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Trigger factors in childhood migraine: a clinic-based study from Eastern India
The Journal of Headache and Pain volume 10, pages375–380(2009)
Literature on triggers of childhood migraine is sparse. This study was carried out in 200 children (7–15 years) with migraine from a metropolitan city in Eastern India, both retrospectively and prospectively, with headache diaries to note the incidence of various triggers. In the retrospective study, triggers could be identified in 94% of subjects while in 100% of children in the prospective part of the study more than one trigger could be identified. Most migraine triggers identified were environmental (sun exposure, hot humid weather, smoke and noise) and stress related (school stress mostly). Quite often these operated concurrently to precipitate individual migraine attacks.
A migraine trigger is any factor that on exposure or withdrawal leads to the development of an acute migraine attack in a susceptible individual. Triggers may be categorised as behavioral, environmental, infections, dietary, chemical or hormonal. Triggers need to be differentiated from aggravating factors. Triggers are not universal. Moreover, the presence of a trigger factor does not always precipitate an attack in the same individual. This suggests a multifactorial trigger mechanism for individual attacks. Given the fact that migraine is essentially a neurovascular phenomenon, and cerebral cortical hyper excitability a core feature (a concept first postulated by Sir William Gowers) , it appears hardly surprising that the already sensitised brain responds rapidly to internal and external triggers. Many studies of these triggers have been published but mostly in relation to adult migraine. A critical analysis of triggers has been made by Martin and Behbehari  in 2001 and by Davidoff in 2002 . Kelman  reported on triggers (but again in adults) on a large clinic-based sample of migraneurs recently. In comparison, literature on triggers for childhood migraine is sparse [5–8] although Winner et al.  provide a long list of identifiable triggers of migraine in childhood and adolescents. There appears to be no published report of triggers in childhood migraine from any South-East Asian country where climatic, ethnic, dietary and socio-cultural factors are vastly different from those in the Western hemisphere. Furthermore, childhood migraine is significantly different from adult migraine in various aspects including sex bias , duration  and site of pain localisation .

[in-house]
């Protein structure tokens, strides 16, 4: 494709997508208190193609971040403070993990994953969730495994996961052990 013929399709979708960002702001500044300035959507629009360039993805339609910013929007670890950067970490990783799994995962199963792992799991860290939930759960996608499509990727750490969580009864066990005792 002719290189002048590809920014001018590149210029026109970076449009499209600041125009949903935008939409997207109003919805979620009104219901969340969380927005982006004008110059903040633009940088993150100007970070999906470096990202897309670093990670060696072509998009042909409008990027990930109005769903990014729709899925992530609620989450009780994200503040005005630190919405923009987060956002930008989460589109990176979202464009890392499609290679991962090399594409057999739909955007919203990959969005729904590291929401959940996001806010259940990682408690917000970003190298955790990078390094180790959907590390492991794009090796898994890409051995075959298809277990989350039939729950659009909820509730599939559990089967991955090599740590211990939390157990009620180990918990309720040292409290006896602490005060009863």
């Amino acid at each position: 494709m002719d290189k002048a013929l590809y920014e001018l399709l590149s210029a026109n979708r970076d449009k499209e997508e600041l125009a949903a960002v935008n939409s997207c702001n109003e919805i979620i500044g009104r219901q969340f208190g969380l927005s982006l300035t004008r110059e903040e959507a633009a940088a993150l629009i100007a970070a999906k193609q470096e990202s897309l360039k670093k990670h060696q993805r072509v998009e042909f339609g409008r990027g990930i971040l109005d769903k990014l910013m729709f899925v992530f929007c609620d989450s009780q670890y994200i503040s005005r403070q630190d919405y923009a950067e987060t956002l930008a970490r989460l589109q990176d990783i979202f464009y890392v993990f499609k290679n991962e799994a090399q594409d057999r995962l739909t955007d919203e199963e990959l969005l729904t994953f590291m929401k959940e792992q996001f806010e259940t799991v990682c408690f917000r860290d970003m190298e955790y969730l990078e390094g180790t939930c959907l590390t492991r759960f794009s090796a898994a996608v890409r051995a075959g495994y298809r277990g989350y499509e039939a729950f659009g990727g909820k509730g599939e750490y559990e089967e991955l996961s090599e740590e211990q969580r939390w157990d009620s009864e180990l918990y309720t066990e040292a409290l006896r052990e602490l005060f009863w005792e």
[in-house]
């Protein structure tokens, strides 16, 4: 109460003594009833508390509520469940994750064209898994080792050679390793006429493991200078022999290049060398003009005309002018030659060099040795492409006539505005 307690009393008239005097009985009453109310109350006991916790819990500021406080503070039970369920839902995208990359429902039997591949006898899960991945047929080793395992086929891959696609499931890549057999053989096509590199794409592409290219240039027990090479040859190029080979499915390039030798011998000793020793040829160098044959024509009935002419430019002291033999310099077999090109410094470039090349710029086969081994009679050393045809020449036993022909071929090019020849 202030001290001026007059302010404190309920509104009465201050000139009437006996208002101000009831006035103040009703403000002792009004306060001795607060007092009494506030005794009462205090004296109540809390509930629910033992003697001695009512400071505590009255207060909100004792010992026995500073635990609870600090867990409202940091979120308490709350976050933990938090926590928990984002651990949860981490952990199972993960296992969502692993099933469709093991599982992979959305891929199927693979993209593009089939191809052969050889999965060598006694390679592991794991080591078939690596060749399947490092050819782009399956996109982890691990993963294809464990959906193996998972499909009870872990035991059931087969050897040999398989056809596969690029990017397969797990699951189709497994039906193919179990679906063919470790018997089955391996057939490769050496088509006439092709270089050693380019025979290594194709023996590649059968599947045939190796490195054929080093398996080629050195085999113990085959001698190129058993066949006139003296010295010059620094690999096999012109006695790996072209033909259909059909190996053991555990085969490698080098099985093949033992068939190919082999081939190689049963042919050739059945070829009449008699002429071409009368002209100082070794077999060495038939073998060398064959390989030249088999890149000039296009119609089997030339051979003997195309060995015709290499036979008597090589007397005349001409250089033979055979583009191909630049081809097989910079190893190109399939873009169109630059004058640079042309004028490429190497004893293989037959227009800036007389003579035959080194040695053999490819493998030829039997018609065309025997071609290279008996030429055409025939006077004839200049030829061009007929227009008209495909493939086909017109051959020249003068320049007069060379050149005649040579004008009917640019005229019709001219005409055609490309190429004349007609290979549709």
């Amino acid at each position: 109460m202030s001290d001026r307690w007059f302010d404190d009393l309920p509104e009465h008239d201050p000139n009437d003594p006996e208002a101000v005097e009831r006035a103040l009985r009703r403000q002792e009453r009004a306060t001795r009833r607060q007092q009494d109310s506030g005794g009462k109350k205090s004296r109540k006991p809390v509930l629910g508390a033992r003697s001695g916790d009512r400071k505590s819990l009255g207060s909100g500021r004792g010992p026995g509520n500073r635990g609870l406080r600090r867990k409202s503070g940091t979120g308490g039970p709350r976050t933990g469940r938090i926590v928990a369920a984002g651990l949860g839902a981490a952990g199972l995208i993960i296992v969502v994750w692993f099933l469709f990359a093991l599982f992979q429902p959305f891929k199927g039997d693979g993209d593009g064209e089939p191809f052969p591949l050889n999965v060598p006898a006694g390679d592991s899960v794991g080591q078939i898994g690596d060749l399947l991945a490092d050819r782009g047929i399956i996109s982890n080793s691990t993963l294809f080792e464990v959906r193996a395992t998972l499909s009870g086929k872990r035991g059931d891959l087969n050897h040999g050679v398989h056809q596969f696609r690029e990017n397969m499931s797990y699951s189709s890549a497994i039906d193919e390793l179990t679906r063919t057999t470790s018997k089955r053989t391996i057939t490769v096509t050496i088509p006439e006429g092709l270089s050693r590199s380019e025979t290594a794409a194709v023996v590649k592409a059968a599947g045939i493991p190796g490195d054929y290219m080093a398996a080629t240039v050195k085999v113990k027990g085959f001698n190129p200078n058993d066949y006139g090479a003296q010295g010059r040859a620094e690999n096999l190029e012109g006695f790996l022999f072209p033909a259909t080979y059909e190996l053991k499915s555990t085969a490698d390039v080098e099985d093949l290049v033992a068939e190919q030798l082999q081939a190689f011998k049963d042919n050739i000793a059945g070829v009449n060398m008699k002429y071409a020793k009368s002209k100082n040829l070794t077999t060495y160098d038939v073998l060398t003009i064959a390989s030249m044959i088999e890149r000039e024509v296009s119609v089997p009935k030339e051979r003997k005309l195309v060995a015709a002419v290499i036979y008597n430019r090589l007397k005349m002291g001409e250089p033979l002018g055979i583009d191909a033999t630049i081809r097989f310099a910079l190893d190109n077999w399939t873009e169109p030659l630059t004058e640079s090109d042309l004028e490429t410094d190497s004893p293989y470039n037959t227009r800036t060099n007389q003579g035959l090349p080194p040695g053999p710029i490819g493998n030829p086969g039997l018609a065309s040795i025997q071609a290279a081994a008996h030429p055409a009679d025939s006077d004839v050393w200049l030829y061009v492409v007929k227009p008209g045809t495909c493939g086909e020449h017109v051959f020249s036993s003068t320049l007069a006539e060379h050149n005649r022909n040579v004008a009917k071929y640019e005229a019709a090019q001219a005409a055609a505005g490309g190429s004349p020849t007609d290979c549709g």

In this study, we report our observations on migraine triggers in 200 children with migraine who had been studied in our department both retrospectively and prospectively. The retrospective part of the study had been part of a large study on migraine pain location in children and adults, the results of which had already been published .
Materials and methods
This study was carried out between September 2003 and December 2005 at the neurology out-patients’ department (tertiary care centre) of a large general hospital in the city of Calcutta in eastern India. The department generally looks after children from age 7 years and above, younger children being looked after by the paediatricians. The hospital mostly caters to middle class people in the southern part of the city. This study, which is actually a part of a previous study reported earlier on migraine pain location in children , was carried out in 200 consecutive children with migraine (diagnosed on the basis of ICHD II criteria as applied to children) , who were selected out of a total of 262 subjects depending on the children’s and their parents consistency in responses to our semi structured questionnaire which included questions relating to various aspects of migraine including pain location, precipitating, aggravating and relieving factors as also of family history on the occurrence of migraine or epileptic seizures. All these subjects had been having at least two attacks of migraine per month for the previous 6 months.
At the time of presentation, the children along with at least one of the parents (generally of good intelligence and having basic high school or university education) were evaluated by one of the authors to confirm diagnosis of migraine and exclude secondary headache disorders; then by a trainee for filling up the questionnaire and then again by one of the authors to verify and validate the responses. All the questionnaire sheets were subsequently scrutinised by the corresponding author to clarify any vagueness in the forms from separate interviews with the parents. As regards migraine triggers, a long list of items (Table 1) was prepared based on the lists provided by Winner et al.  and others [2, 3] and our previous experience with common and uncommon precipitating factors in migraine (children and adults) in our institution keeping Indian climatic, dietary, educational system and socio-cultural factors in mind. Parents were asked to tick only those items which they considered ‘definite’ in precipitating migraine headaches in their children. As mentioned earlier, any vagueness in responses was clarified through separate interviews by the corresponding author at the end of the first phase of the study.
For the purpose of the prospective study, 197 children with migraine without aura were asked to be followed up in the clinic for the next 3 months at 6 weeks intervals. The three children with migraine with aura were excluded. The parents were provided with diaries to note brief clinical details of any headache spells especially their nature, duration, severity (Scale 1–7), associated features, and note the presence of any precipitating factor/factors from the lists they were already asked to answer on during the retrospective part of the study. The pain scale mentioned had not been validated formally but had been in use by us for long and found to be quite useful. During this phase, no prophylactic drug therapy was prescribed, and only a general advice regarding avoidance of noted triggers was given. The data collection was completed by April 2006 and 186 children (drop out 11) and their parents completed a 3 month's follow up.